Communications Plan

Only available on StudyMode
  • Download(s) : 114
  • Published : February 12, 2013
Open Document
Text Preview
COMMUNICATIONS PLAN
Project Manager
Brandon Patterson
10/21/2012
Version:

TABLE OF CONTENTS

PRELIMINARIES03
Context and Project Background03
Stakeholder Analysis03
CONMMUNICATION PLAN11
Communication Objectives11
Communication Plan- Appendix 113
Routine Communication - Appendix 113
APPROVAL12
WORKS CITED18

PRELIMINARIES

Context and Project Background

The Federal Aviation Administration (FAA) and TSA awarded a $37m grant for expansion projects at Denver International Airport. These funds are being used for the master plan projects. Approximately $11.6m will go towards rehabilitating runway 8/26, and over $1.7m will be used to improve the taxiway system surrounding Jeppesen Terminal. About $8.7m will be used to upgrade runway 16L/34R. About $15m from the TSA grant will be spent on improving the airport's baggage screening system. Stakeholder Analysis

To examine the role of the airport stakeholders a precise definition of stakeholders and their goals for the airport is necessary. The purpose of this section is to identify the airport’s goals from the point of view of each stakeholder group. 1) Passengers

For passengers, the airport provides a transition point between the ground and air transportation modes, or a connection point between two flights. Different sub-types of passengers have been identified (Neufville & Odoni 2003): 1) Arriving passengers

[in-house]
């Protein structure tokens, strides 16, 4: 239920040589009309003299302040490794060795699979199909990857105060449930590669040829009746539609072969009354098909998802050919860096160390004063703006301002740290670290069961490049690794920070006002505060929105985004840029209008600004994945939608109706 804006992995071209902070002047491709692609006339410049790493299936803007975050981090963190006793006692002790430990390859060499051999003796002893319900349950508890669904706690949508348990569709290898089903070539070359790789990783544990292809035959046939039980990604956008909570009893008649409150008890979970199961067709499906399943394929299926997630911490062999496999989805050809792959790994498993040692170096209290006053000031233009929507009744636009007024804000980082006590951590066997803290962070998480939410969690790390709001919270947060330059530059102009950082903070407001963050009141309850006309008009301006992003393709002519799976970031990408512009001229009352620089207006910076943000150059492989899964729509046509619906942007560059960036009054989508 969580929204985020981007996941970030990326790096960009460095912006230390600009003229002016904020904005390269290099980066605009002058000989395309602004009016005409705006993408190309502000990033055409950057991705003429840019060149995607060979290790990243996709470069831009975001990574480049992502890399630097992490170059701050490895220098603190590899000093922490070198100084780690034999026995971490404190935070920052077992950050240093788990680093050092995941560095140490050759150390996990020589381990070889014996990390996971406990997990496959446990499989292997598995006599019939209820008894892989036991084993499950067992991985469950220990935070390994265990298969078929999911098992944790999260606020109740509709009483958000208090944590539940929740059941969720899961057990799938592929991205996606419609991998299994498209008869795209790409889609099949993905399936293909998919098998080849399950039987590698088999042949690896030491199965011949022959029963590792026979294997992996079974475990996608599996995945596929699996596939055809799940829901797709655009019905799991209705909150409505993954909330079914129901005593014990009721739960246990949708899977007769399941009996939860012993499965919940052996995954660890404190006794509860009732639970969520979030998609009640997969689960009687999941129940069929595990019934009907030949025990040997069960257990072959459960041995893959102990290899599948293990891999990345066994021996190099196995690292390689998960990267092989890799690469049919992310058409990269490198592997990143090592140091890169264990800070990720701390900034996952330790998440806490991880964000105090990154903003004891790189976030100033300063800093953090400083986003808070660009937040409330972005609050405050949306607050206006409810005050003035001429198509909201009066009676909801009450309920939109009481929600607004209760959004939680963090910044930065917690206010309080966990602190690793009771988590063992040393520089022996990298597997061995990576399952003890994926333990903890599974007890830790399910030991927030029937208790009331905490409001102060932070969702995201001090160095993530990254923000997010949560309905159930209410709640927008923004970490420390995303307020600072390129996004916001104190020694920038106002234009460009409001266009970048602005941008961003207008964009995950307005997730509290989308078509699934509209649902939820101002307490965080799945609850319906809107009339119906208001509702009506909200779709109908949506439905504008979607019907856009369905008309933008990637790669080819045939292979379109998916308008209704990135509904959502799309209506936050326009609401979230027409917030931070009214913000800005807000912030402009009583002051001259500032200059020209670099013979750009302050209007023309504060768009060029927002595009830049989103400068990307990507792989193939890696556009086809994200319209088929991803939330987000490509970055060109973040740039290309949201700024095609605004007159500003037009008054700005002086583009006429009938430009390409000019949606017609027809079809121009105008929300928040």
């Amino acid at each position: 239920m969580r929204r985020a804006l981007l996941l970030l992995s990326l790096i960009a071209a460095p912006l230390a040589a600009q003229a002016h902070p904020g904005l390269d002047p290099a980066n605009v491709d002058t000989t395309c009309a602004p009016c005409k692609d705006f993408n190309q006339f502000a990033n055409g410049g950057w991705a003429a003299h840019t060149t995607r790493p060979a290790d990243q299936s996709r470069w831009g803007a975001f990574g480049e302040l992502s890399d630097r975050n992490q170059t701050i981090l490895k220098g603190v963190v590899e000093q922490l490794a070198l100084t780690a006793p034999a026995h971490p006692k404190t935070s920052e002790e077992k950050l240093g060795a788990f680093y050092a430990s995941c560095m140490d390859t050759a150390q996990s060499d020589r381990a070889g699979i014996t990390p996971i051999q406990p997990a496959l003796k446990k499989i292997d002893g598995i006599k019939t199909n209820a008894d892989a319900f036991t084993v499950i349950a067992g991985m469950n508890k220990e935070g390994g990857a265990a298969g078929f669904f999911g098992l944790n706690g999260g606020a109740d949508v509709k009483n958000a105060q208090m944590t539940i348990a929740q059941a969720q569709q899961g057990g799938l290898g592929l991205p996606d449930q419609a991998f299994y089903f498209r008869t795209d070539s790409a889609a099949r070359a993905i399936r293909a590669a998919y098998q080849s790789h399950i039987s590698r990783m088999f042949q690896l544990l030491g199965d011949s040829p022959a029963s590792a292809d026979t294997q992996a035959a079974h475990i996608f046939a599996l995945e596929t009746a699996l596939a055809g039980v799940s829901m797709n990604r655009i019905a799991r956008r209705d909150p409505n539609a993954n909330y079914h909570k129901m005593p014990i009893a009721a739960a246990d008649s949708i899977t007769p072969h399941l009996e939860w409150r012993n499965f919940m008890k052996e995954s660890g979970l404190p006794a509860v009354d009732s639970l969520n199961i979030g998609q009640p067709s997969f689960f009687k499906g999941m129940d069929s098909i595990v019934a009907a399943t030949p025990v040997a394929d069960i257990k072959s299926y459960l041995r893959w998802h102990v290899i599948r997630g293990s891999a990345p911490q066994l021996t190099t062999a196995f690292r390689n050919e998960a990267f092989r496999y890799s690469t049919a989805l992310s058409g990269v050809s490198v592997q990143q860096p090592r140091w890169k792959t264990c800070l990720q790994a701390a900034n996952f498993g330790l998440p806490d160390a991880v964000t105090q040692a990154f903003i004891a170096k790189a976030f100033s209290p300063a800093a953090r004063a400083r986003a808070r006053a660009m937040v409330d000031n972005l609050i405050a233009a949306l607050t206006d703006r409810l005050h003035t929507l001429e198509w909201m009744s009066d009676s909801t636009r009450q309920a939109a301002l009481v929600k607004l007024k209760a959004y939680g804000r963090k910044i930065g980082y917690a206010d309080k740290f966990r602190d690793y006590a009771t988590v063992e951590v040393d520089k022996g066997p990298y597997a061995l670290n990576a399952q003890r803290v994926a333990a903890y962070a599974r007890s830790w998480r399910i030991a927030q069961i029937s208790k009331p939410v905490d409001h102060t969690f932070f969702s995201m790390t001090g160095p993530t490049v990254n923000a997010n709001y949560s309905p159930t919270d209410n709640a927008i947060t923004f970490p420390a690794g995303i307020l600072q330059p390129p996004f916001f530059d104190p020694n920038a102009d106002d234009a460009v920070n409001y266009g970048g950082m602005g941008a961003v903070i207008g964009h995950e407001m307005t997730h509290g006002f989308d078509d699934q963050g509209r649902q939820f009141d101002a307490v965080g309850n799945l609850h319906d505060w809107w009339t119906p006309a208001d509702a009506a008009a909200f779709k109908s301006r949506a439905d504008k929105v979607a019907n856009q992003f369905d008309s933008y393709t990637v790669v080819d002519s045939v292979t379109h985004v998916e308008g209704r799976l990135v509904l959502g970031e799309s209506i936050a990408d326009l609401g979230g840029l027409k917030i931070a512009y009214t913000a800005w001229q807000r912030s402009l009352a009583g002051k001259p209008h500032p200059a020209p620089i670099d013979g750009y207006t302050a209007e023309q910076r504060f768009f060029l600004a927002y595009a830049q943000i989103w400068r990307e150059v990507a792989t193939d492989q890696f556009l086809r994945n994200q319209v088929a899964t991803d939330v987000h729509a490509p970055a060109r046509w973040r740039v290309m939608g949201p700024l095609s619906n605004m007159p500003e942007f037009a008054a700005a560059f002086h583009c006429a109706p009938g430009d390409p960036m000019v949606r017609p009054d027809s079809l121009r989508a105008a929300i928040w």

2) Originating passengers
3) Transfer passengers
4) International and domestic passengers
5) Charter and low-fare airline passengers
6) Shuttle/commuter passengers
These passenger types are not mutually exclusive; rather, an individual passenger may be a member of more than one subtype of passenger categories. Arriving and originating passengers are commonly referred to as origin and destination (O&D) passengers. Independent of the passenger classifications according to the above attributes, the passengers may be viewed in two different capacities in the context of this analysis. First, passengers can be viewed as participants in the economic system, either as business travelers or as tourist/leisure travelers, purchasing services from airport service providers and interacting in different ways with local businesses and the local community. Second, passengers can be viewed as individual travelers that have expectations about receiving quality services, and passing through the airport system in a convenient manner. These two perspectives have different implications on the goals for the airports and will be treated separately in the following subsections. a) Passengers as Economic Participants

Passengers may participate in the economic system in one of several ways: 1) As origin leisure/personal travelers: These are passengers from the local community that use the airport as their departure point for leisure or other personal travel. 2) As origin business travelers: These are travelers representing local businesses, using the airport as their departure point. 3) As destination leisure/personal travelers: These are visitors to the region, for tourism or other personal purposes. 4) As destination business travelers: These are business travelers coming to visit local businesses. If the airport’s traffic is heavily geared toward O&D traffic, then demand at the airport is more heavily dictated by the local economy. In contrast, significant connecting (transfer) passenger levels are less sensitive to the performance of the local economy, but those traffic volumes may represent vulnerability for the airport since they are to a greater degree dictated by a carrier’s viability and route decisions. Passengers contribute toward the financing of airport capital improvement projects through Passenger Facility Charges (PFCs) of up to $4.50 per passenger. PFCs are paid directly by passengers through airline tickets and proceeds must be used for capital improvements at the...
tracking img